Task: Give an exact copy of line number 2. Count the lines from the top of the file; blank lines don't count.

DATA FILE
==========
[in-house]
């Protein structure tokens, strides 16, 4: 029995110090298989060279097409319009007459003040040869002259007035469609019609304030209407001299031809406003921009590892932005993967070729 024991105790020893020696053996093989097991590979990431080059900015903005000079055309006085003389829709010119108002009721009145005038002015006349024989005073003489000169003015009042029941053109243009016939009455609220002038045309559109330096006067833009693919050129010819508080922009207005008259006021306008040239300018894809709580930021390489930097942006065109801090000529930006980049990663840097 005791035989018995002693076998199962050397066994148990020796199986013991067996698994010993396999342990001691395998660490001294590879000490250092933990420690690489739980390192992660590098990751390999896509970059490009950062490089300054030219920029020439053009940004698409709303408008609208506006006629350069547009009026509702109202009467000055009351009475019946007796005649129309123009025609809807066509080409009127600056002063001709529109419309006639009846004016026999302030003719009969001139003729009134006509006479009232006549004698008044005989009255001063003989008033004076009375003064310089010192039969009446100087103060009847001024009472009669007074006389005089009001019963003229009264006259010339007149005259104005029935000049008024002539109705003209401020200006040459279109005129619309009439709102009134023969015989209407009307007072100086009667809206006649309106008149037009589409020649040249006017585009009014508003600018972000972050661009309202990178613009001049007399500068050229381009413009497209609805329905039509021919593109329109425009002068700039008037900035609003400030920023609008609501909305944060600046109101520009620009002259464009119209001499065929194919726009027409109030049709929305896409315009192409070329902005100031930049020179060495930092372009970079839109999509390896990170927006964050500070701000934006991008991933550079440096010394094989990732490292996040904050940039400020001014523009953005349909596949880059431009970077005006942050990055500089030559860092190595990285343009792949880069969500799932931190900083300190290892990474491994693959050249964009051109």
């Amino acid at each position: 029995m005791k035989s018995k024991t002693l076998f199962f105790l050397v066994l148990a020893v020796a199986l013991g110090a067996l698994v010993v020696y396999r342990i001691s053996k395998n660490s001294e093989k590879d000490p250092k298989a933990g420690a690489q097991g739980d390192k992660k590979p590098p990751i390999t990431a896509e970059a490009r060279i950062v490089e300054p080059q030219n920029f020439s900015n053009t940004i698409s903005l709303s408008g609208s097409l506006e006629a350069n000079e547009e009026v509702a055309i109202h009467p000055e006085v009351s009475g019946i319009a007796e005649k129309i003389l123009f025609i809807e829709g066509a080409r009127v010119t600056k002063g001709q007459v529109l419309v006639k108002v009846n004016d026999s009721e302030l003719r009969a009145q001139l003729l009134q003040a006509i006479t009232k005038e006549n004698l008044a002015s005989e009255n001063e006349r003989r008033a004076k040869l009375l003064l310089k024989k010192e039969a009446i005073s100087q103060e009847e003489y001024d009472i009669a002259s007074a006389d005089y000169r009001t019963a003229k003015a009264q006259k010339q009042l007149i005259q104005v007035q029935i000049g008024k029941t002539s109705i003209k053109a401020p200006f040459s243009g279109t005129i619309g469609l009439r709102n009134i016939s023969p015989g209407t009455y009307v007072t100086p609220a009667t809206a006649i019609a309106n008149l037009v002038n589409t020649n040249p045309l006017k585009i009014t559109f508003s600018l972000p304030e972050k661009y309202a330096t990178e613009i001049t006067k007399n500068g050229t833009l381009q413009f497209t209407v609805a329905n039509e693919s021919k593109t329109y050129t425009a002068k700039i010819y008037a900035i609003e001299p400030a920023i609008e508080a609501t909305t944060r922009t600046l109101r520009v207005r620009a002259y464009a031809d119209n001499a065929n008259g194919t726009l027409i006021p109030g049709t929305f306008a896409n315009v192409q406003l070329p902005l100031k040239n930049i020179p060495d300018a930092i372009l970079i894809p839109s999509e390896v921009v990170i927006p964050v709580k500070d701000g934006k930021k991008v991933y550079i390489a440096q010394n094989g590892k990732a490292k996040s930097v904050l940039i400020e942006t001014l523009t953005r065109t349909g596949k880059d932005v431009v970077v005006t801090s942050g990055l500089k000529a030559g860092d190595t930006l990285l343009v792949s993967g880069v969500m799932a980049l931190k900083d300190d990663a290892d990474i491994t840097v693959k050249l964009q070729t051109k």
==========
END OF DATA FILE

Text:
């Protein structure tokens, strides 16, 4: 029995110090298989060279097409319009007459003040040869002259007035469609019609304030209407001299031809406003921009590892932005993967070729 024991105790020893020696053996093989097991590979990431080059900015903005000079055309006085003389829709010119108002009721009145005038002015006349024989005073003489000169003015009042029941053109243009016939009455609220002038045309559109330096006067833009693919050129010819508080922009207005008259006021306008040239300018894809709580930021390489930097942006065109801090000529930006980049990663840097 005791035989018995002693076998199962050397066994148990020796199986013991067996698994010993396999342990001691395998660490001294590879000490250092933990420690690489739980390192992660590098990751390999896509970059490009950062490089300054030219920029020439053009940004698409709303408008609208506006006629350069547009009026509702109202009467000055009351009475019946007796005649129309123009025609809807066509080409009127600056002063001709529109419309006639009846004016026999302030003719009969001139003729009134006509006479009232006549004698008044005989009255001063003989008033004076009375003064310089010192039969009446100087103060009847001024009472009669007074006389005089009001019963003229009264006259010339007149005259104005029935000049008024002539109705003209401020200006040459279109005129619309009439709102009134023969015989209407009307007072100086009667809206006649309106008149037009589409020649040249006017585009009014508003600018972000972050661009309202990178613009001049007399500068050229381009413009497209609805329905039509021919593109329109425009002068700039008037900035609003400030920023609008609501909305944060600046109101520009620009002259464009119209001499065929194919726009027409109030049709929305896409315009192409070329902005100031930049020179060495930092372009970079839109999509390896990170927006964050500070701000934006991008991933550079440096010394094989990732490292996040904050940039400020001014523009953005349909596949880059431009970077005006942050990055500089030559860092190595990285343009792949880069969500799932931190900083300190290892990474491994693959050249964009051109």